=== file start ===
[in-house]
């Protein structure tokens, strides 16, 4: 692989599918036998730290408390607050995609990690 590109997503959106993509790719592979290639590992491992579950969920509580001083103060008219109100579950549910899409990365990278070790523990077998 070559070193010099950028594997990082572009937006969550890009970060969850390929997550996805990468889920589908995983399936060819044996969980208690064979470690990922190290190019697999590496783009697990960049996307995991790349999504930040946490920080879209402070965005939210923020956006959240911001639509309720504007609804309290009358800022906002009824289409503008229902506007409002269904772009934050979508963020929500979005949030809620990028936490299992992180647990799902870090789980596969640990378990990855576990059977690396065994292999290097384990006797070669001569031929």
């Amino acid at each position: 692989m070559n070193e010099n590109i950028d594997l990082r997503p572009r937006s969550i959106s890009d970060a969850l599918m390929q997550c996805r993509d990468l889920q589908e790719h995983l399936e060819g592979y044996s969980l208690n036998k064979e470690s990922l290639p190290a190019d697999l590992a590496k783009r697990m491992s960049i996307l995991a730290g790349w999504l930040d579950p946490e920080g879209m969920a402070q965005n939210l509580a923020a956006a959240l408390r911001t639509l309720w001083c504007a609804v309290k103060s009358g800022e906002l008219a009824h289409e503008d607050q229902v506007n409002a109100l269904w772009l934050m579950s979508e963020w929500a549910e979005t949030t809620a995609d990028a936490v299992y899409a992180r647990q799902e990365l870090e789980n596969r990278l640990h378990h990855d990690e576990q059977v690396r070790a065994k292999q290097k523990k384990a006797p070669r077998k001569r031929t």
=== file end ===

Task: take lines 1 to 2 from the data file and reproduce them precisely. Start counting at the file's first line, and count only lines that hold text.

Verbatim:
[in-house]
């Protein structure tokens, strides 16, 4: 692989599918036998730290408390607050995609990690 590109997503959106993509790719592979290639590992491992579950969920509580001083103060008219109100579950549910899409990365990278070790523990077998 070559070193010099950028594997990082572009937006969550890009970060969850390929997550996805990468889920589908995983399936060819044996969980208690064979470690990922190290190019697999590496783009697990960049996307995991790349999504930040946490920080879209402070965005939210923020956006959240911001639509309720504007609804309290009358800022906002009824289409503008229902506007409002269904772009934050979508963020929500979005949030809620990028936490299992992180647990799902870090789980596969640990378990990855576990059977690396065994292999290097384990006797070669001569031929």